"Only the Sun Covers the Bahamas Better"-Zephyr Nassau Sunshine (ZNS)



Media within the Bahamas is a growing vocation as the population increases. Being made up of 7,000 islands to the south of Florida, media is dispersed in unequal ratios.

The past few decades have seen television, radio and print medias, all adapt to new regulations and legislation brought in by the Bahamian Government, as well as change of ownership in major companies, such as the Bahamas Telecommunication Company. The purpose of this new legislation is to encourage more vast ownership of media around the islands, because, although there is freedom of speech, news is largely government influenced. As the International Press Institute (2012) suggests, press freedom lags behind, with the Bahamian government being accused of heavily favouring state-owned media over private media.

The Bahamas is currently governed by the Hon. Perry G Christie, Prime Minister and Leader of the Progressive Liberal Party (PLP). However, as they are a member of the British Commonwealth, the monarch serves as a title head of government.

With a high per-capita income and a 98% literacy rate, the large population (in excess of 360 000 people) is able to reach media with ease, accessing print, radio, television an internet on a regular basis. Media in the Bahamas is dominated by government owned ZNS, which offers the only two free to air television stations, as well as a number of radio stations. These topics will be further discussed throughout the page.


Media in the Bahamas

Media in the Bahamas is largely dominated by government owned company, Zephyr Nassau Sunshine (ZNS), which operates several radio networks and the islands' only television station. There are plenty of radio stations through the country (See Media Links, bottom of page), and a multichannel cable television which is widely available. Whilst there are many privately owned press within the islands, the variety of views held by the public, such as criticism of the government (BBC News - Bahamas country profile, 2012), represents the improvement that needs to made in freedom of press. Although the Bahamas has had a lively and relatively free press since the early 1800s, broadcasting was a government monopoly up until 1992.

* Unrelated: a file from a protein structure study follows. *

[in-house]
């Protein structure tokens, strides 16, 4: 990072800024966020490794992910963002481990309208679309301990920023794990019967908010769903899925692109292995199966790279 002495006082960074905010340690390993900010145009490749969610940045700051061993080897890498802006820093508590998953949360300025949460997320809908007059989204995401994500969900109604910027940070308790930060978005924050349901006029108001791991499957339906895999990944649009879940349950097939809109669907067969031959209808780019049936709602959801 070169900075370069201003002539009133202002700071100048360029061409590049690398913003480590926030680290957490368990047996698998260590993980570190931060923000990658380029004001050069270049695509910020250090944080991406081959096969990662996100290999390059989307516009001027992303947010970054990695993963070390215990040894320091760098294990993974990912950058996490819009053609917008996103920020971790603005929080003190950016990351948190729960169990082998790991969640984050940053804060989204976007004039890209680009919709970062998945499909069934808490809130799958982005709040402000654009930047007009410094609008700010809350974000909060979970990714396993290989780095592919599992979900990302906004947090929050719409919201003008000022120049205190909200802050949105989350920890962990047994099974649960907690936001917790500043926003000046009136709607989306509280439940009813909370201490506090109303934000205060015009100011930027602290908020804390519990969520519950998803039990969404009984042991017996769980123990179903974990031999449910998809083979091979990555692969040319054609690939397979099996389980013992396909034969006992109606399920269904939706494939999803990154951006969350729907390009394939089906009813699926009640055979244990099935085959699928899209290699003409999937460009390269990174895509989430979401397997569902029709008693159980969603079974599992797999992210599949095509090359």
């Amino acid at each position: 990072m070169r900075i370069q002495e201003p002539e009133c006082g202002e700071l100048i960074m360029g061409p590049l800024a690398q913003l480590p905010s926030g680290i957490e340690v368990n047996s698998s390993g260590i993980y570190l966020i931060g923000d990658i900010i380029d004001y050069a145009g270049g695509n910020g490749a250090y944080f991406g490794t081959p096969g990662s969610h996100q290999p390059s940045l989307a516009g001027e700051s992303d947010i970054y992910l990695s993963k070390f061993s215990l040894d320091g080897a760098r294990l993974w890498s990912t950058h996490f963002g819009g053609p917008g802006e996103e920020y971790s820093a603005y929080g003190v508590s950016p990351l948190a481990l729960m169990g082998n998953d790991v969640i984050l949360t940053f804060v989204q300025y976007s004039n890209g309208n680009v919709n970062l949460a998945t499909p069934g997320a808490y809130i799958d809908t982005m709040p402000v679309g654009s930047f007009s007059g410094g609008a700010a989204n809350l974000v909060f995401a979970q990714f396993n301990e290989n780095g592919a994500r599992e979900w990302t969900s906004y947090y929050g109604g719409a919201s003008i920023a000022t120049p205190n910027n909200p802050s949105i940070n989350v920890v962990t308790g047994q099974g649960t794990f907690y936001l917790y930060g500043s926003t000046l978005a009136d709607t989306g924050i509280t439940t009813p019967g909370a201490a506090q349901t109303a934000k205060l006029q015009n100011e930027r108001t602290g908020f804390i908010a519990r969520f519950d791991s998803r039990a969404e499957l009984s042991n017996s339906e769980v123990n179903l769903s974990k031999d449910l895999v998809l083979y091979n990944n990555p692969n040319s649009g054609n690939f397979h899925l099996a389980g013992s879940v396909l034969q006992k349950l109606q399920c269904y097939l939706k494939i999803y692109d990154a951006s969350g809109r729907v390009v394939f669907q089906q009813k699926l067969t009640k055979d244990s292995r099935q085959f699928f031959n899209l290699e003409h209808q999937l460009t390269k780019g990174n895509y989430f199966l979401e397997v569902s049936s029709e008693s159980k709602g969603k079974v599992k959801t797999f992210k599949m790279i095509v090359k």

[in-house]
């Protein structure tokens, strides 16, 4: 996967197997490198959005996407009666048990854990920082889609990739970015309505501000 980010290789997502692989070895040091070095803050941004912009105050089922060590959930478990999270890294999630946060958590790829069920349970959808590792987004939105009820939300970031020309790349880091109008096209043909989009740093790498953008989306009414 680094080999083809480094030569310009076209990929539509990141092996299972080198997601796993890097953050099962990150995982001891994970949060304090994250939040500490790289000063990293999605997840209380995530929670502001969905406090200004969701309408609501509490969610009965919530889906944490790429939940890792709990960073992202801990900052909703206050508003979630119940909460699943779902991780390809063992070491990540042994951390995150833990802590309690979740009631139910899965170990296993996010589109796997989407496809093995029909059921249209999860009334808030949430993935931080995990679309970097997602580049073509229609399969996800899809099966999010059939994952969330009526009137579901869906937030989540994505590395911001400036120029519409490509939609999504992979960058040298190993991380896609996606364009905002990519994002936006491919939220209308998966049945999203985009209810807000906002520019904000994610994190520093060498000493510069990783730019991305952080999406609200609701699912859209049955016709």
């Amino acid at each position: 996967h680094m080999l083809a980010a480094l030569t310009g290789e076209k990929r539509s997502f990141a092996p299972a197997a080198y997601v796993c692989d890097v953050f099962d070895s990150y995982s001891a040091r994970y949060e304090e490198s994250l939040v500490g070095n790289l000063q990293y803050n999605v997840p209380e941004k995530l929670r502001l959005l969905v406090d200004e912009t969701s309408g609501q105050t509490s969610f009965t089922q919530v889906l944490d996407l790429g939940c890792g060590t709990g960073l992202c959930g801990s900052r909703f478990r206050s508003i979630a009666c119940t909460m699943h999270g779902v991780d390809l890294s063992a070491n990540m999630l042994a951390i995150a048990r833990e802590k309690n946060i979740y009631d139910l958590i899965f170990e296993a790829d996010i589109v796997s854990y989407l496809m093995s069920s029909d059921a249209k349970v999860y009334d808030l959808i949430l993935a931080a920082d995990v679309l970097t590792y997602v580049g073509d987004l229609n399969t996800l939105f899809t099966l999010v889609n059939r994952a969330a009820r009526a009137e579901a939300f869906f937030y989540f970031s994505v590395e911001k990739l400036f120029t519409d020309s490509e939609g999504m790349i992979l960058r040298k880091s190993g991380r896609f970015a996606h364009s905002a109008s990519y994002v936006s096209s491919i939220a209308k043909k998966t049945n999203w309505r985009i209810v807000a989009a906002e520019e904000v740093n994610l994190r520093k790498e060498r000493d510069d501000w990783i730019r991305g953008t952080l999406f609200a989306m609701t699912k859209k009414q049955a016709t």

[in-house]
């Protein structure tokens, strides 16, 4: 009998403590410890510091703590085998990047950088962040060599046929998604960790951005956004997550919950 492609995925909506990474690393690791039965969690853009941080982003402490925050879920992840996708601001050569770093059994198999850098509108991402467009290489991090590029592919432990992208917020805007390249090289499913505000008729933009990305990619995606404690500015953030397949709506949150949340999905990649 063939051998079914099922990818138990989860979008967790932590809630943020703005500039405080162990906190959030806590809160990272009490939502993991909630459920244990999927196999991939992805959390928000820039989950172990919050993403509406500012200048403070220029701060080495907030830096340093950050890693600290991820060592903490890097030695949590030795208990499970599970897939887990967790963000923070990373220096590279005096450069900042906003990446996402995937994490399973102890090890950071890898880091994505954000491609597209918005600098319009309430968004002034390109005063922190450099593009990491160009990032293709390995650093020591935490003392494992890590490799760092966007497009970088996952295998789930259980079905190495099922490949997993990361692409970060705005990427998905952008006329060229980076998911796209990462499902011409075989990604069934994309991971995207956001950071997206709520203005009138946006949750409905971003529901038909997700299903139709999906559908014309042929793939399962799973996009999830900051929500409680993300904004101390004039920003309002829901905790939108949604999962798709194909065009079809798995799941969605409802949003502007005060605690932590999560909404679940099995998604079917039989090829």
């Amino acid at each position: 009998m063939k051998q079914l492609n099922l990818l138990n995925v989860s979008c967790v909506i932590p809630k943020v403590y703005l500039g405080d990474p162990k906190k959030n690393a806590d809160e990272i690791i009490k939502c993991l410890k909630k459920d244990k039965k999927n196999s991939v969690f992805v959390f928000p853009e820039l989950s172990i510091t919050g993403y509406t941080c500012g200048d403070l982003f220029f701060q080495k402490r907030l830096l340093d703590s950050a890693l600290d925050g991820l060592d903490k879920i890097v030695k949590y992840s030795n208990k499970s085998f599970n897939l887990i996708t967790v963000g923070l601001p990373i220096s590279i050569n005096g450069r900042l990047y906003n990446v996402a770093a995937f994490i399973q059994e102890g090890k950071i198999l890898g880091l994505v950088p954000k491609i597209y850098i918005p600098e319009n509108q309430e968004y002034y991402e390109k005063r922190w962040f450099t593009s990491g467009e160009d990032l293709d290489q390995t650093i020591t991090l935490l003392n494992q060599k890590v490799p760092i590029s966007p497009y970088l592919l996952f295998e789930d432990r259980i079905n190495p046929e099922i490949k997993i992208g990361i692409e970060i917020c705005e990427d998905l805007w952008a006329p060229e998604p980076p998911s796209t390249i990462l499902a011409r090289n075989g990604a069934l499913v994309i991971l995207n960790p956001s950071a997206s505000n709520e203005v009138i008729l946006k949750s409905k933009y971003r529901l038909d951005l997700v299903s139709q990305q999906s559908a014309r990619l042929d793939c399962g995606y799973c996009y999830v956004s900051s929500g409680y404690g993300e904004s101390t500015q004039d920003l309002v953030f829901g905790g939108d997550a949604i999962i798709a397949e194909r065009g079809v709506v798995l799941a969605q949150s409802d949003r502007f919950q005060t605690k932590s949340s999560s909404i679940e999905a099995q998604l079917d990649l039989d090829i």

A national radio station was first established in the 1930s as a hurricane warning service, using the call letters 'ZNS' (Zephyr Nassau Sunshine). In the 1970s, a statutory corporation was formed to operate ZNS television and radio channels. ZNS now operates a number of government radio, however, this sector of media is the largest, with privately owned stations appearing all over the islands. The following link, Bahamas Radio, shows the top 13 most listened to stations across the country.

ZNS Bahamas- government owned, run by BCB- operates Radio Bahamas (ZNS1)
Inspiration 107.9 (ZNS2), Northern Service (ZNS3), Power 104.5
Star FM - private, commercial
100 Jamz - private, commercial

The Press

Press in the Bahamas is dominated by two major newspapers, The Nassau Guardian and The Freeport News. There are a number of other smaller papers run around the country.

The Nassau Guardian
The Nassau Guardian is the country's oldest newspaper - which has published continuously since it was first founded in 1844 by Edwin Charlies Mosely.

On the 20th of January 2002, The Guardian became fully Bahamian owned, when Emanuel Alexiou and Anthony Ferguson acquired 60% share. The paper is now both the oldest and largest in the Bahamas (The Nassau Guardian 2012).

The Freeport News